Marian Altman, a beloved former BUSD educator, after whom the John Muir Elementary School library is named, passed away recently, at the age of 84. She taught for many years at John Muir and served as principal for several years there and at Jefferson. She also was a key leader at the Berkeley Public Schools Fund, serving more than 20 years as an active Board member or Emeritus Advisor.
A memorial gathering is planned for Sunday, June 3, 2-4 p.m., at the John Muir Auditorium. (Ms. Altman passed away on April 23, and a small graveside ceremony was held for her on April 25 at Oakmont Memorial Park in Lafayette.)
A native of Brooklyn who moved to Berkeley 58 years ago, Ms. Altman was deeply connected to John Muir – as a teacher, administrator, activist, parent and grandparent. She arrived as a substitute teacher when her oldest child was a toddler and later taught 6th grade and then kindergarten for several years. When the district wanted to tear down the 1916 historic school building in 1975, Ms. Altman joined parents from the neighborhood who fought to save it. She served on the building committee, ensuring the design was appealing and functional. When the school reopened in 1980, the beautiful library was named for her, “The Marian Altman Library,” as a tribute to her dedication. Later, she was a principal at Hillside School and Jefferson School, but returned to John Muir when her help was needed.
“Marian’s leadership was invaluable to every school community,” said BUSD parent, grandparent and volunteer Sheila Schwartzburg. “Her knowledge of children, wisdom and sense of humor carried us through meetings. She was inspiring to all.”
Added District Library Coordinator Becca Todd: “Marian was a strong supporter of school libraries and the role they play in developing the love of reading as a gateway to knowledge and engagement. I loved talking with her about everything going on in our school libraries.”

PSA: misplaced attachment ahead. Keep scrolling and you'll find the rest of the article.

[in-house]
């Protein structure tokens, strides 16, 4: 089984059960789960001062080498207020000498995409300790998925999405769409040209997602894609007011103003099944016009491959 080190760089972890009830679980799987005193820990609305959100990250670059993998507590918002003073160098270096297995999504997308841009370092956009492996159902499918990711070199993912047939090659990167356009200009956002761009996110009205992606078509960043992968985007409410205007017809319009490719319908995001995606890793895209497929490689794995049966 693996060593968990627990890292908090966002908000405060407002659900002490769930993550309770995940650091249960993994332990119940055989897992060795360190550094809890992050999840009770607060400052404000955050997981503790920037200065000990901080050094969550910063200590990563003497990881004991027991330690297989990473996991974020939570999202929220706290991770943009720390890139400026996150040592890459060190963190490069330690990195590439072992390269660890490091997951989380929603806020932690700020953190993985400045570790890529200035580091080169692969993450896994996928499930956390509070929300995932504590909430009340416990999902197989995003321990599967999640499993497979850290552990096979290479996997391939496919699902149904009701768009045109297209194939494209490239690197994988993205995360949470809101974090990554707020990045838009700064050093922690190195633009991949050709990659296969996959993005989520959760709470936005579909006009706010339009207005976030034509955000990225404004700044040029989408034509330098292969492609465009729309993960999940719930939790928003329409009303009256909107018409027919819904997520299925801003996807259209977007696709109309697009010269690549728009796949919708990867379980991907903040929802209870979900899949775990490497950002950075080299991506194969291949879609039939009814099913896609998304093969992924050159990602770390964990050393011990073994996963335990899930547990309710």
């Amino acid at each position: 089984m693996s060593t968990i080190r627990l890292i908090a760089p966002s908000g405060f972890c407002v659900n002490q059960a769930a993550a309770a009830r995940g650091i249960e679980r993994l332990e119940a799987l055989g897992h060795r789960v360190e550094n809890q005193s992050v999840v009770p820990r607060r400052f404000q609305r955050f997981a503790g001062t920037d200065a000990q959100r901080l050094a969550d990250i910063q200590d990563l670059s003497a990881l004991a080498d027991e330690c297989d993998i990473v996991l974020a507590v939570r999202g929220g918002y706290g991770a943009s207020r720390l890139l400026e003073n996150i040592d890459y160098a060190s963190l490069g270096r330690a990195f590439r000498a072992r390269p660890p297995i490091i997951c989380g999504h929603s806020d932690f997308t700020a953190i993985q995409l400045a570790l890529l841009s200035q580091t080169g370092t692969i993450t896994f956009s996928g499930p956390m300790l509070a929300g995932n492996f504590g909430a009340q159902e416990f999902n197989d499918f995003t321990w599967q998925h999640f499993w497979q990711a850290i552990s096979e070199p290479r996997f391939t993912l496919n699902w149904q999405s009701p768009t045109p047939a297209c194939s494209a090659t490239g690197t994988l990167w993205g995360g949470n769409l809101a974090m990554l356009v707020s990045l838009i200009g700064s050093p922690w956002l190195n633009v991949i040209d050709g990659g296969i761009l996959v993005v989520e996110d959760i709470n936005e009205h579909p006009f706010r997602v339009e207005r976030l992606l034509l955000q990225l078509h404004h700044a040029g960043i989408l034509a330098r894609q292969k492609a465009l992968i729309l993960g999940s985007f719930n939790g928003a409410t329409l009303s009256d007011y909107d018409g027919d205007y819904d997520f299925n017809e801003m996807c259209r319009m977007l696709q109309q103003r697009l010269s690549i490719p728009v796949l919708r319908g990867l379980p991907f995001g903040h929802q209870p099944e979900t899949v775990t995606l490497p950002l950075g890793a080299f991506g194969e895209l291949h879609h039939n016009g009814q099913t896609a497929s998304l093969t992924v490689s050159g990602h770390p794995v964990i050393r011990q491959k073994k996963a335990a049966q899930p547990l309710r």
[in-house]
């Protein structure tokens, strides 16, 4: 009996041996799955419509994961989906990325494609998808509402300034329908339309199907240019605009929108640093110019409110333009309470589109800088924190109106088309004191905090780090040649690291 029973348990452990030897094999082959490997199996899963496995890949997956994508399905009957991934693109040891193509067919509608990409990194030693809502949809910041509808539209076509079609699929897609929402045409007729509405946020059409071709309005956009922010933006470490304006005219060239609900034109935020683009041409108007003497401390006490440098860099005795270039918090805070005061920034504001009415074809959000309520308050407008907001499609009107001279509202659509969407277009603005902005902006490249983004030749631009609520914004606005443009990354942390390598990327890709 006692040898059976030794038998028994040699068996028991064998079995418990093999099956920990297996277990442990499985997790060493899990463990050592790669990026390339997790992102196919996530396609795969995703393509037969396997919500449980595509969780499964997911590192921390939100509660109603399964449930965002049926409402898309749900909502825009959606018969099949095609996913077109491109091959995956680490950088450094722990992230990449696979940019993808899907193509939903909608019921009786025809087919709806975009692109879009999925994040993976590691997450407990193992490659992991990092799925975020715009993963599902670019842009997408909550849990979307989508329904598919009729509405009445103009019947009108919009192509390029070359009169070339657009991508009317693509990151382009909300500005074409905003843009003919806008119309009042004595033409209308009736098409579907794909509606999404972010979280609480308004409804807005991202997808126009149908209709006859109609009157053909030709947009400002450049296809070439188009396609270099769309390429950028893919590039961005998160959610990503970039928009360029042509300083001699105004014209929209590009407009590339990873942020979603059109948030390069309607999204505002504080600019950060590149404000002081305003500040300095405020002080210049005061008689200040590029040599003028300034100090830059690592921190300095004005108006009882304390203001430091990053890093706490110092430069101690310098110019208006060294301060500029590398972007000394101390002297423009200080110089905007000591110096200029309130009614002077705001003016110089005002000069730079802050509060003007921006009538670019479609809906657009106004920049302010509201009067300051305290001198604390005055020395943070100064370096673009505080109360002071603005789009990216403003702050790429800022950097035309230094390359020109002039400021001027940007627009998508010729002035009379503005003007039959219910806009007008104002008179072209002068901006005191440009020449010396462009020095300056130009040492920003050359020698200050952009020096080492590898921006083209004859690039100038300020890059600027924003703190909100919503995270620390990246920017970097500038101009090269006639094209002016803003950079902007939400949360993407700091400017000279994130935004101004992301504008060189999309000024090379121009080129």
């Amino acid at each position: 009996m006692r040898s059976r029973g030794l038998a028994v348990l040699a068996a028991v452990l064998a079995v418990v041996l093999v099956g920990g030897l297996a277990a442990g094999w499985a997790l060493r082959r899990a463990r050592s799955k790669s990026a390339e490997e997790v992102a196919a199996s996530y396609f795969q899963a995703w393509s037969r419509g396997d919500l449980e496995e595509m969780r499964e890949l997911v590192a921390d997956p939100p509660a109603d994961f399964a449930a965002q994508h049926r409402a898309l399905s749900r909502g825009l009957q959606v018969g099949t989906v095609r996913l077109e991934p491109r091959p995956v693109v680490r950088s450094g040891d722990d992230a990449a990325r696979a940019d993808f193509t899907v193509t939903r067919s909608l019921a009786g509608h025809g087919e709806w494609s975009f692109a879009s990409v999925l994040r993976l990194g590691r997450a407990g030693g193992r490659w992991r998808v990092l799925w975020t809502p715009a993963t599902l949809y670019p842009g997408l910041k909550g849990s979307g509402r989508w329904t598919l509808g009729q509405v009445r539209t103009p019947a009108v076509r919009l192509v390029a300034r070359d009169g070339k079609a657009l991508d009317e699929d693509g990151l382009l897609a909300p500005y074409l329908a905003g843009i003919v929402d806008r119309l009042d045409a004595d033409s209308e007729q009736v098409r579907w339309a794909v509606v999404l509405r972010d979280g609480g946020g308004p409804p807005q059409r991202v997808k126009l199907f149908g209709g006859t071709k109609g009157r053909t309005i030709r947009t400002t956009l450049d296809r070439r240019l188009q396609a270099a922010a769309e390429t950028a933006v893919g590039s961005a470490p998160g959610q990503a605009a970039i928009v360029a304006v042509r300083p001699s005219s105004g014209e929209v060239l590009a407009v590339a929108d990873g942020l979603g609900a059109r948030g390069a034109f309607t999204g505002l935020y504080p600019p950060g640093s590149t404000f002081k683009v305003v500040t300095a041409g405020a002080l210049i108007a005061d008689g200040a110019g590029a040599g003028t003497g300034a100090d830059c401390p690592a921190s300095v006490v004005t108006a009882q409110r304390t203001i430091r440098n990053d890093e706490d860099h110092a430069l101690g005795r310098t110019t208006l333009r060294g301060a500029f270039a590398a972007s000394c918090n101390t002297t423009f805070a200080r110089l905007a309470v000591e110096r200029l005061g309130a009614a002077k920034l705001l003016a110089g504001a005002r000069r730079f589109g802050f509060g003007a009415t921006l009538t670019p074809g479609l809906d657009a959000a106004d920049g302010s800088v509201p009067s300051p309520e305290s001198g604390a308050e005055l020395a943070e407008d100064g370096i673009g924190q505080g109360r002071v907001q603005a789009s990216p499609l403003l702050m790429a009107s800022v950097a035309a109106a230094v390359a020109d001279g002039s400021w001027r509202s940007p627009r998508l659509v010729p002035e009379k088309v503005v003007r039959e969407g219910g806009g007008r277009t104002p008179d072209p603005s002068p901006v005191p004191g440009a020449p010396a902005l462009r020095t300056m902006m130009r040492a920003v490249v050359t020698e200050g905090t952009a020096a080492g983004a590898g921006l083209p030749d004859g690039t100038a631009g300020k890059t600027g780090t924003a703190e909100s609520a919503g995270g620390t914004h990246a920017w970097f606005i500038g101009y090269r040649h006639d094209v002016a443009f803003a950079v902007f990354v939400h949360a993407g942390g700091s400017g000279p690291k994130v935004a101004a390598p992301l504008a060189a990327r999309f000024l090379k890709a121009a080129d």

She will be honored also on June 1 at John Muir when the school’s Class of ‘67 presents a globe in her honor to the school library. The event had been planned before her death, and Ms. Altman had been looking forward to attending, said Libby McLaren, a member of the class, which had Ms. Altman for 6th grade.
“Marian touched all of our lives, and hundreds of kids before and after us,” Ms. McLaren said. “She had a knack of making us all feel listened to. She cared about us; she remembered details of our lives and families, spouses and pets. She SHOWED UP, with everyone she met. Since her death on Sunday night, I have had emails arrive from so many classmates – all of us with a story about something wonderful that Marian had done for each of us, and none of the rest of us ever knew about any of these other things she did. She made us all feel special. She encouraged us, right up to the last day of her life. We adored her, and found ourselves saying things like, ‘I hope I can be like Marian when I’m in my 80s and 90s!’ That’s just who she was.”